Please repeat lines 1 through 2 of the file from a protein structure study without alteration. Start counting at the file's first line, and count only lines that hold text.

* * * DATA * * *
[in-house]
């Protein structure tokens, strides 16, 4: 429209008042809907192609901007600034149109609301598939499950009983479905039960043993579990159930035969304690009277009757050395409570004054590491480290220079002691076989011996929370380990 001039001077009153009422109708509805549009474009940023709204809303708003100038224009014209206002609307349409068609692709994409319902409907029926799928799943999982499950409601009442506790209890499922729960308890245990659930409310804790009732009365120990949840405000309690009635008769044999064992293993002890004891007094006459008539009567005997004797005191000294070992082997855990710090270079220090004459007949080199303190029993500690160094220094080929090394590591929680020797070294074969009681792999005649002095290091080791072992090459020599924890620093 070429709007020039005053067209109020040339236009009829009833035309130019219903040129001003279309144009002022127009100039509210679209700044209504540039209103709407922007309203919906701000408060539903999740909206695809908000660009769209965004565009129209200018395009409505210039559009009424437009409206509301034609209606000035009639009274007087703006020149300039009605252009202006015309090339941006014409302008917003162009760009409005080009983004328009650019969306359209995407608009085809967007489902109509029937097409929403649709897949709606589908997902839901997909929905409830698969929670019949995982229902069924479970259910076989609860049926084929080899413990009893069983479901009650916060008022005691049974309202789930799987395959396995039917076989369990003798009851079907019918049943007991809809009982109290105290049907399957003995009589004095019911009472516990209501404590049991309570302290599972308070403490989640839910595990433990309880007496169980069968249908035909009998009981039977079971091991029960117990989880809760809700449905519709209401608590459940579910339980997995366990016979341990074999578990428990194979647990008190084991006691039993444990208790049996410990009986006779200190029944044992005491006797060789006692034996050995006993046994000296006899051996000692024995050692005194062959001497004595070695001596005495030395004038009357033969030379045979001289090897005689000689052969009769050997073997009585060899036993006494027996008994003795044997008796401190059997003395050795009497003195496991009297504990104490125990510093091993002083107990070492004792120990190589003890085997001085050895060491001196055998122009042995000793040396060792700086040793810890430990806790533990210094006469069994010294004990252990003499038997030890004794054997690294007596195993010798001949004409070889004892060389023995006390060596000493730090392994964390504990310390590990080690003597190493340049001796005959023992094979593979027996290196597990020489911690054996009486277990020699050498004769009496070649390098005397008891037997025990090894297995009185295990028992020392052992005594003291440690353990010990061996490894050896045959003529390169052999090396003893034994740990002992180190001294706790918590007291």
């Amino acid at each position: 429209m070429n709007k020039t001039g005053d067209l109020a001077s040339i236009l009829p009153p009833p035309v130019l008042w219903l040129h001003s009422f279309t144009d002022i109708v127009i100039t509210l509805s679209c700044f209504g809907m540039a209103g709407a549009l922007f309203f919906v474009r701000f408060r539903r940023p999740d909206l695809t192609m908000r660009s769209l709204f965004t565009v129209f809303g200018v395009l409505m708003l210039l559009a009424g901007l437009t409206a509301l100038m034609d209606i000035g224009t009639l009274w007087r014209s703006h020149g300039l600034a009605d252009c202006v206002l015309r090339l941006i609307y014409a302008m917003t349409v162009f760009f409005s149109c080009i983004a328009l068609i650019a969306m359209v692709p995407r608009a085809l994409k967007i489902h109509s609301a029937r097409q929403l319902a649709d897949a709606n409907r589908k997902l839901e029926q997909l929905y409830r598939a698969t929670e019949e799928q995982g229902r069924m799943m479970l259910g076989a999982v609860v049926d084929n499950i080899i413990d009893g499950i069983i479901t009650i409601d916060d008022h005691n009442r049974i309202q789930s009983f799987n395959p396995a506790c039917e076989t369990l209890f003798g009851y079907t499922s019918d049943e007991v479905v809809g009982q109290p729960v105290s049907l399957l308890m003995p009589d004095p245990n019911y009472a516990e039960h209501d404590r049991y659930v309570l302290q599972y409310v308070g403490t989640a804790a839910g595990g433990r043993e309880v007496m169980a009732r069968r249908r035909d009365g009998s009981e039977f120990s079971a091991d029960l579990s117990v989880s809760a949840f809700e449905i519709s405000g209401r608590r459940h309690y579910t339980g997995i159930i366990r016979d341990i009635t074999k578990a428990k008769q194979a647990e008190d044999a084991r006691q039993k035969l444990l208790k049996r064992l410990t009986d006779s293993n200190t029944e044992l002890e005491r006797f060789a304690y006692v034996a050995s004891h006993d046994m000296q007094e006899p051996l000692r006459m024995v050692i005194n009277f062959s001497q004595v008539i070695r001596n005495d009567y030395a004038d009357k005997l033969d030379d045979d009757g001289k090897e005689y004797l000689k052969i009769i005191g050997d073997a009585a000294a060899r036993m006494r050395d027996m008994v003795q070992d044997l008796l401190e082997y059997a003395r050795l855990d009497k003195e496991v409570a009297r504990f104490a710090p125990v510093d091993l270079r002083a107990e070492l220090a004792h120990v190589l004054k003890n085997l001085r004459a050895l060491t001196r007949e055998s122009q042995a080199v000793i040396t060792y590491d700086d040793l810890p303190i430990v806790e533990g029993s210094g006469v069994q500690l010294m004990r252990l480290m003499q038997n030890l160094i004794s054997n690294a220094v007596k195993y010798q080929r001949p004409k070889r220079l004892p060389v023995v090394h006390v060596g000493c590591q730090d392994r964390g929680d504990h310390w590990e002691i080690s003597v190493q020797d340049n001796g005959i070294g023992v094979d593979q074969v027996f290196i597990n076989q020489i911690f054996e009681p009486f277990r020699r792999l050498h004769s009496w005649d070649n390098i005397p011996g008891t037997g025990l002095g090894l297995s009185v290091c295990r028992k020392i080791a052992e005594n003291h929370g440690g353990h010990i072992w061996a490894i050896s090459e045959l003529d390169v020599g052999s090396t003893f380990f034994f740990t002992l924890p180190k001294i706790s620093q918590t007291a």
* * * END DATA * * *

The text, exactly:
[in-house]
């Protein structure tokens, strides 16, 4: 429209008042809907192609901007600034149109609301598939499950009983479905039960043993579990159930035969304690009277009757050395409570004054590491480290220079002691076989011996929370380990 001039001077009153009422109708509805549009474009940023709204809303708003100038224009014209206002609307349409068609692709994409319902409907029926799928799943999982499950409601009442506790209890499922729960308890245990659930409310804790009732009365120990949840405000309690009635008769044999064992293993002890004891007094006459008539009567005997004797005191000294070992082997855990710090270079220090004459007949080199303190029993500690160094220094080929090394590591929680020797070294074969009681792999005649002095290091080791072992090459020599924890620093 070429709007020039005053067209109020040339236009009829009833035309130019219903040129001003279309144009002022127009100039509210679209700044209504540039209103709407922007309203919906701000408060539903999740909206695809908000660009769209965004565009129209200018395009409505210039559009009424437009409206509301034609209606000035009639009274007087703006020149300039009605252009202006015309090339941006014409302008917003162009760009409005080009983004328009650019969306359209995407608009085809967007489902109509029937097409929403649709897949709606589908997902839901997909929905409830698969929670019949995982229902069924479970259910076989609860049926084929080899413990009893069983479901009650916060008022005691049974309202789930799987395959396995039917076989369990003798009851079907019918049943007991809809009982109290105290049907399957003995009589004095019911009472516990209501404590049991309570302290599972308070403490989640839910595990433990309880007496169980069968249908035909009998009981039977079971091991029960117990989880809760809700449905519709209401608590459940579910339980997995366990016979341990074999578990428990194979647990008190084991006691039993444990208790049996410990009986006779200190029944044992005491006797060789006692034996050995006993046994000296006899051996000692024995050692005194062959001497004595070695001596005495030395004038009357033969030379045979001289090897005689000689052969009769050997073997009585060899036993006494027996008994003795044997008796401190059997003395050795009497003195496991009297504990104490125990510093091993002083107990070492004792120990190589003890085997001085050895060491001196055998122009042995000793040396060792700086040793810890430990806790533990210094006469069994010294004990252990003499038997030890004794054997690294007596195993010798001949004409070889004892060389023995006390060596000493730090392994964390504990310390590990080690003597190493340049001796005959023992094979593979027996290196597990020489911690054996009486277990020699050498004769009496070649390098005397008891037997025990090894297995009185295990028992020392052992005594003291440690353990010990061996490894050896045959003529390169052999090396003893034994740990002992180190001294706790918590007291």